Research Report


Bjørn Møller
Copyright Date: Jan. 1, 2006
Pages: 45
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Table of Contents

  1. (pp. 4-4)

    The term “militia” either has a very broad (and correspondingly vague and/or abstract) meaning or it is used to refer to different phenomena. The Encyclopædia Britannica defines a militia as a “military organization of citizens with limited military training, which is available for emergency service, usually for local defense.”² However, the term is also used to signify armed forces with only weak links to the state, or indeed to forces opposing the state.

    One way of conceptualising militias may be to situate them along two continua – from policing to soldiering and from state to “anti-state,” as illustrated in Fig....

  2. (pp. 5-7)

    In the sense of organised self-defence by societies, militias have been around for centuries or even millennia. Even though they are thus probably a much older phenomenon than that of the state, in the following we shall focus on militias in settings dominated by states, i.e. where there is either a reasonably strong state or where the absence of such a state is significant, as in the case of collapsed states.

    In Europe, citizen militias were thus lauded by, among others, a thinker who is sometimes referred to as the very father of the notion of raison d’état, Niccolò Machiavelli...

  3. (pp. 8-9)

    Even though they thus have a history in Europe and North America, militias are far from an exclusively northern phenomenon, but they also have a historical background in Africa.

    Most armies in precolonial Africa seem to have consisted almost entirely of infantry, organised according to three different models: citizen armies (i.e. militias), “conscripts” (either locally enrolled and fighting under local chieftains or centrally enrolled and divided into more or less standing units) and professional soldiers. Many of these troops were (at least de facto) slaves, sometimes captives from defeated neighbouring tribes.14 Most of these armies were quite small, at least...

  4. (pp. 10-14)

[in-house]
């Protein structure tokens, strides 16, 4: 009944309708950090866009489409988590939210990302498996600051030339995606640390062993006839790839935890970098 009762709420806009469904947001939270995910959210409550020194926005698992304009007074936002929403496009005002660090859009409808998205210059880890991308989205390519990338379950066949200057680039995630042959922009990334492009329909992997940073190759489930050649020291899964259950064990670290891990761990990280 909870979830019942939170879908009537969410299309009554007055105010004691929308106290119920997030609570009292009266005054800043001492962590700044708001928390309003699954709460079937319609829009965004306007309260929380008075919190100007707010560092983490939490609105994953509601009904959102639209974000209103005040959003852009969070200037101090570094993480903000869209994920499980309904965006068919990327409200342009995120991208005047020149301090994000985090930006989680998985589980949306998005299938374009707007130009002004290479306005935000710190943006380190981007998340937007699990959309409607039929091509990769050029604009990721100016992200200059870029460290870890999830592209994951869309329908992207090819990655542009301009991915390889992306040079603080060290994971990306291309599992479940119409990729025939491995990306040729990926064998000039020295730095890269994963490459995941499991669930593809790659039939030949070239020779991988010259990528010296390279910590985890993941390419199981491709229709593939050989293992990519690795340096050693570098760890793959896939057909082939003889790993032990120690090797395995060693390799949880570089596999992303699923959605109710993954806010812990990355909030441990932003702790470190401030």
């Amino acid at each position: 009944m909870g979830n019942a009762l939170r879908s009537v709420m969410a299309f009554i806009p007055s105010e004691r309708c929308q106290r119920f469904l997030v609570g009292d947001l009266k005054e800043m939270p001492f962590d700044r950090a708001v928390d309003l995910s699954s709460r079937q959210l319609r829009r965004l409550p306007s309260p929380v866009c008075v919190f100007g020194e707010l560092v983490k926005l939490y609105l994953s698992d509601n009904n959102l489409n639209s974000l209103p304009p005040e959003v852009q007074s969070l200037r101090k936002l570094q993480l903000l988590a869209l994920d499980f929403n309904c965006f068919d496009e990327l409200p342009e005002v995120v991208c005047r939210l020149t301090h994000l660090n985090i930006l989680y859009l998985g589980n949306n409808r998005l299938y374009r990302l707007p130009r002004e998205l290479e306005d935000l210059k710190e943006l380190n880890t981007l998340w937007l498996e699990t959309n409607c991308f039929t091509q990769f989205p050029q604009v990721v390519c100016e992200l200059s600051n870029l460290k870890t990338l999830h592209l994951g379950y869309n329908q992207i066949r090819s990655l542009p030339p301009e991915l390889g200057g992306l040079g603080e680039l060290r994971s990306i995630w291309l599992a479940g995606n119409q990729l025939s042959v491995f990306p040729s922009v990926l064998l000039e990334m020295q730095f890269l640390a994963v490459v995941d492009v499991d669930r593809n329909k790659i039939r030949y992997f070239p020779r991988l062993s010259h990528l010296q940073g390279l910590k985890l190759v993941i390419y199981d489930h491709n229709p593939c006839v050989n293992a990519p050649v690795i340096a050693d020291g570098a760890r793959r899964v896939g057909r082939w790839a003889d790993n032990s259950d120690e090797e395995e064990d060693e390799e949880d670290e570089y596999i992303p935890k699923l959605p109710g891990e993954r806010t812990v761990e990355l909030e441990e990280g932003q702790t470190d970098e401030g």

After their attainment of independence African states have continued to rely, to a large extent, on militia-like armed forces as auxiliaries. One of the reasons for this is probably the mismatch between needs and capacities. On the one hand, African states are, as a general rule, quite weak in several respects – e.g. economically, militarily and in terms of failing legitimacy because of neopatrimonialist forms of government.21 On the other hand, the tasks they are supposed to handle are also gargantuan.

    The main challenge is not defending the national territory against foreign aggression, which is a rather rare occurrence in...

  5. (pp. 15-25)

    In the following we shall take a closer look at three case studies of Sierra Leone, Sudan and Rwanda, focusing on “pro-state militias” in the (sometimes unofficial) service of the incumbent rulers of the states in which they are operating.

    The war in Sierra Leone was to some extent a side-show to that in Liberia.43 It began with an assault into the eastern part of the country in March 1991 launched not only by the socalled Revolutionary United Front (RUF) but also by forces of Charles Taylor’s NPFL (National Patriotic Front of Liberia) in an attempt to topple president Momoh’s...

  6. (pp. 26-27)

    We have thus seen that African states have on numerous occasions made use of the services of militias, i.e. part-time paramilitary forces, for a variety of missions, ranging from the upholding of law and order and national defence to counter-insurgency and even genocide.

    There are certainly advantages to be derived from such use, viewed from the point of view of the incumbent rulers of the state.

    First of all, militias are cheap and thus an obvious choice for governments strapped for cash, as is the case of most in Africa. There is no need for full-time salaries, even in times...